Snowy Mountains 2002

Mid November 2002 was the scene of a a recreation of last year's large fundraising ride centred around Jindabyne in the Snowy Mountains region of NSW and ACT. Last year we left on the Friday, but we expected there to be a lot more bikes and police presence there this year, so we left a day earlier. The idea was to have fun getting there, then have a day on the roads to ourselves and on the saturday do some spirited cruising but not all-out hooliganism of the previous days, followed by a cruise back home on the Sunday. Now that I'm living in the USA, I had to travel home for this one. I also came armed with a digital camera this time, so many more photos were taken. I didn't get many on-road shots because I was waaaay too busy enjoying myself to be taking photos....

So last's year's ride was about trashing tyres, this year it has to be about not trusting them enough to trash them. Some back story....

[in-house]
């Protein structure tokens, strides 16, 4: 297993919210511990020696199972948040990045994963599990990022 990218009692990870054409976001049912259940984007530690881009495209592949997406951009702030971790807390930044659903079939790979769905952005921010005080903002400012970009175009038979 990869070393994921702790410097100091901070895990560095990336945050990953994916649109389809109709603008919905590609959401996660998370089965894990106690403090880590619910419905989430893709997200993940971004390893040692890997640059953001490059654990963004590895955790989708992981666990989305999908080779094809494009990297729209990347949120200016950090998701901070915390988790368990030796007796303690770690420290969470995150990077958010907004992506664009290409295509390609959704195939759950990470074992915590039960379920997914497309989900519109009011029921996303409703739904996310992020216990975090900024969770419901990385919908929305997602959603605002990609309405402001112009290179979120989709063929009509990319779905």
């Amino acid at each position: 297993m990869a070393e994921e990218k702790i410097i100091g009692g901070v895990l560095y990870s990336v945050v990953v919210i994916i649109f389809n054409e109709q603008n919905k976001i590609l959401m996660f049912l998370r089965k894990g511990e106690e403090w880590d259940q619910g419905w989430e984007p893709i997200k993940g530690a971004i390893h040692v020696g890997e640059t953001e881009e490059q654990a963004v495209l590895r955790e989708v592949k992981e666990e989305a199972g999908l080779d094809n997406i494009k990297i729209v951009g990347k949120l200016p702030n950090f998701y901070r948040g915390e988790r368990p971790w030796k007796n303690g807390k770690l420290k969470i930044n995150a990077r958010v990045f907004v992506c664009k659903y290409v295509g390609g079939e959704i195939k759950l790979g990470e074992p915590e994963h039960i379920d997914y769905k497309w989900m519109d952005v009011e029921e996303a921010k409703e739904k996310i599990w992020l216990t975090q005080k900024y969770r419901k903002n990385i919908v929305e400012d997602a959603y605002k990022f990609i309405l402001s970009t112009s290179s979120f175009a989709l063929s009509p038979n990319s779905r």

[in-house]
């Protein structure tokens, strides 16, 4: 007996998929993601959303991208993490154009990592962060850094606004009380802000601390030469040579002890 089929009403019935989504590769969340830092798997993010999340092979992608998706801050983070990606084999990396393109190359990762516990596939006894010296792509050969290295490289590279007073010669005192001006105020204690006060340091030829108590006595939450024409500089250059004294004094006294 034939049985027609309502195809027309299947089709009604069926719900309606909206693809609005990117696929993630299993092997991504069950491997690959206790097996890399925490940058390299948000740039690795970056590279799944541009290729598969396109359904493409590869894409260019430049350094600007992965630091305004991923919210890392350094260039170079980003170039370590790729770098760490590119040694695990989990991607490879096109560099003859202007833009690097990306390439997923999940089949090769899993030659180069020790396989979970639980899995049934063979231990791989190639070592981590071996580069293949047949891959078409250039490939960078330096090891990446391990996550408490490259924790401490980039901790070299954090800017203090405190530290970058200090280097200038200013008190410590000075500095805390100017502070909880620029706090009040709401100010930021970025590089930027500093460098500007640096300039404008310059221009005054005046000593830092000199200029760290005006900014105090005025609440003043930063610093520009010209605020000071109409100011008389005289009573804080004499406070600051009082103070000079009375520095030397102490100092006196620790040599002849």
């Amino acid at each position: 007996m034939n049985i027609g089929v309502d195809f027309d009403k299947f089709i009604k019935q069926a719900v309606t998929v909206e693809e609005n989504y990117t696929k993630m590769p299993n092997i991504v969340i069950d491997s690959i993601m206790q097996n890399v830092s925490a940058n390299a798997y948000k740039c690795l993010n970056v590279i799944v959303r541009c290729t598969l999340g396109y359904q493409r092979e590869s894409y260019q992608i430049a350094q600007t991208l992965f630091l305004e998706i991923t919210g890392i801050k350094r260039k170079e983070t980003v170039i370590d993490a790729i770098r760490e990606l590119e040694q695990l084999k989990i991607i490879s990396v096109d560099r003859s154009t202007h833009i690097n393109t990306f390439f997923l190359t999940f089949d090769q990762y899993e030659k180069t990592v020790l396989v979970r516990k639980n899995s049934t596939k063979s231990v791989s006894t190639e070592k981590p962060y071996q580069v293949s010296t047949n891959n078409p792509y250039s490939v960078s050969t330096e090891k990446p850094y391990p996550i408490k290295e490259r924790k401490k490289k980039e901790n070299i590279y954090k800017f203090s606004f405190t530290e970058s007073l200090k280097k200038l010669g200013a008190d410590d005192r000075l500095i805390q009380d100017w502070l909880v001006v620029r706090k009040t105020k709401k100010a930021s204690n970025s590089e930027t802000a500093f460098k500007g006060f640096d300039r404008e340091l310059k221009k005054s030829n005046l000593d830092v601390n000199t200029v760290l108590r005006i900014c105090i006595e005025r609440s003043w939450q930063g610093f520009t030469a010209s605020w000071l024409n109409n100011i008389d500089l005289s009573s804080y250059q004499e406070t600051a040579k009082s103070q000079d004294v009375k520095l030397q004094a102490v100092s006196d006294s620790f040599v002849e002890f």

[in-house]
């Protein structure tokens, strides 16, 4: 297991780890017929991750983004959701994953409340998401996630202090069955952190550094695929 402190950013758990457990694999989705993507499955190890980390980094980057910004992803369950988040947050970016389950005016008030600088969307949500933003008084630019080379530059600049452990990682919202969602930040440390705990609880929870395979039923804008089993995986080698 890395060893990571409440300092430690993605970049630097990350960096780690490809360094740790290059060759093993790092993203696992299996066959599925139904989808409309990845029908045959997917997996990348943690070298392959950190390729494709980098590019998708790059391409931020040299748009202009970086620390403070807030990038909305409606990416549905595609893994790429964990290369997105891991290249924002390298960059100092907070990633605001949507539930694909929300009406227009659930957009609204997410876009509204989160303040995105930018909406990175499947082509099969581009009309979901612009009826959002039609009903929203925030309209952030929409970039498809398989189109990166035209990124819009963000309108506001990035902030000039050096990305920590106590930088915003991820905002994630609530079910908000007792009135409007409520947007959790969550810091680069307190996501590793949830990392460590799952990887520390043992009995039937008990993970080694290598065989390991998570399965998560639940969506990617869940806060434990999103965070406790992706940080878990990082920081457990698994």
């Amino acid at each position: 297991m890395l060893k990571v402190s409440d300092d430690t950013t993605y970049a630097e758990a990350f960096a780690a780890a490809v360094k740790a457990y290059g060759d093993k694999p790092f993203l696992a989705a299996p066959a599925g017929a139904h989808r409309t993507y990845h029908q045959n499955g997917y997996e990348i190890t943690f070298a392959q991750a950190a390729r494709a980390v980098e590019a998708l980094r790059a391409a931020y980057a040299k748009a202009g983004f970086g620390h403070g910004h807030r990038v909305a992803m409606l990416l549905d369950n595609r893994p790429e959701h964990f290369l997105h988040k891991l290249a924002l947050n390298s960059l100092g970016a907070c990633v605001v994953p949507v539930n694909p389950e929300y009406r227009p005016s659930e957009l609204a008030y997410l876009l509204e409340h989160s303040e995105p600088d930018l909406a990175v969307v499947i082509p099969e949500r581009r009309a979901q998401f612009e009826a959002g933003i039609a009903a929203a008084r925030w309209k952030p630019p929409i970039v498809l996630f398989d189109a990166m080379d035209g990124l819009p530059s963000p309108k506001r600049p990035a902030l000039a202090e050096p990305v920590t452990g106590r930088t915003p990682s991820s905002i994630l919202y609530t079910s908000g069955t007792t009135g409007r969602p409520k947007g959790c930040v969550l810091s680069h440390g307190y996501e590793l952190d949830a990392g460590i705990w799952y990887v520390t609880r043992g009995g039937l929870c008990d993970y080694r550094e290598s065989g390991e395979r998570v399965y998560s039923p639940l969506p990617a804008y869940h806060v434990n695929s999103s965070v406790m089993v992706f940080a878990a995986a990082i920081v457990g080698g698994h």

Living in the USA has left my two bikes in Sydney. The Vtd is going to be purchased from me by my mate Chris, who's been looking after it for me. When last I saw my bike, it was a bit on the rough side. I'd just thrown it down the road on turn 11 at Eastern Creek due to a misfiring engine (misfire right on the transition point from full brakes to rolling into the corner, leading to the rear trying to swap ends with the front). During that time, it had been back to Mladin's - yes that Mladin. None other than Mat's store here in Narellan. I know Mat pretty well and when he opened the store that is where I started taking my bike for servicing. At one point I needed the regular cam-chain tensioners replacement. This didn't end up coming back from the shop right. Strange thing was that it was not consistent. Sometimes it would run right, others it ran like shit. Several times it went back to be looked at but they didn't "find" anything. Anyway, after my off, Chris lifted the heads and found the front cylinder intake port was out by one tooth. Pretty huge timing problem! Anyway, it went back to the shop like this with orders to Fix It. Grumble, grumble from Mat's new mechanics (AFAICT his race mechanics from his team in the US). From all reports, pretty sultry guys, probably not used to customer service oriented things.